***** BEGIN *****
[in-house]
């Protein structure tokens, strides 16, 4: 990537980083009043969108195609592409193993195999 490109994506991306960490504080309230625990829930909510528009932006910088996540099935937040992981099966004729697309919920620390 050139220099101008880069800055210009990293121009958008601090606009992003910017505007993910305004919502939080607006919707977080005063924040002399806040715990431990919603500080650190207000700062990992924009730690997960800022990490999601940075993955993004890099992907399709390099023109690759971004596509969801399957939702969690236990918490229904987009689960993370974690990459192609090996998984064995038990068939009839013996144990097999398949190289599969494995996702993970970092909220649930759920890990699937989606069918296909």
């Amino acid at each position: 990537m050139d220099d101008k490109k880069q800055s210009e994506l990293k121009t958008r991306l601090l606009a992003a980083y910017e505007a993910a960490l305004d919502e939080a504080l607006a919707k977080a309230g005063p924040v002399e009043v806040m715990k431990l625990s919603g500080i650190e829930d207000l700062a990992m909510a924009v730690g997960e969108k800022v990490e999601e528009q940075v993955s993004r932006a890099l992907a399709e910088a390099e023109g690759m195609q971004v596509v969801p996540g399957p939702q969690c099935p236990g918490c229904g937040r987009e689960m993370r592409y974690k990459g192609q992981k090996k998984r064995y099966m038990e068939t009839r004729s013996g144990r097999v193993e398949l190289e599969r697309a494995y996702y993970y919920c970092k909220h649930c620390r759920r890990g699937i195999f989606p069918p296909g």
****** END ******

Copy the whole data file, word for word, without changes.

[in-house]
């Protein structure tokens, strides 16, 4: 990537980083009043969108195609592409193993195999 490109994506991306960490504080309230625990829930909510528009932006910088996540099935937040992981099966004729697309919920620390 050139220099101008880069800055210009990293121009958008601090606009992003910017505007993910305004919502939080607006919707977080005063924040002399806040715990431990919603500080650190207000700062990992924009730690997960800022990490999601940075993955993004890099992907399709390099023109690759971004596509969801399957939702969690236990918490229904987009689960993370974690990459192609090996998984064995038990068939009839013996144990097999398949190289599969494995996702993970970092909220649930759920890990699937989606069918296909």
């Amino acid at each position: 990537m050139d220099d101008k490109k880069q800055s210009e994506l990293k121009t958008r991306l601090l606009a992003a980083y910017e505007a993910a960490l305004d919502e939080a504080l607006a919707k977080a309230g005063p924040v002399e009043v806040m715990k431990l625990s919603g500080i650190e829930d207000l700062a990992m909510a924009v730690g997960e969108k800022v990490e999601e528009q940075v993955s993004r932006a890099l992907a399709e910088a390099e023109g690759m195609q971004v596509v969801p996540g399957p939702q969690c099935p236990g918490c229904g937040r987009e689960m993370r592409y974690k990459g192609q992981k090996k998984r064995y099966m038990e068939t009839r004729s013996g144990r097999v193993e398949l190289e599969r697309a494995y996702y993970y919920c970092k909220h649930c620390r759920r890990g699937i195999f989606p069918p296909g």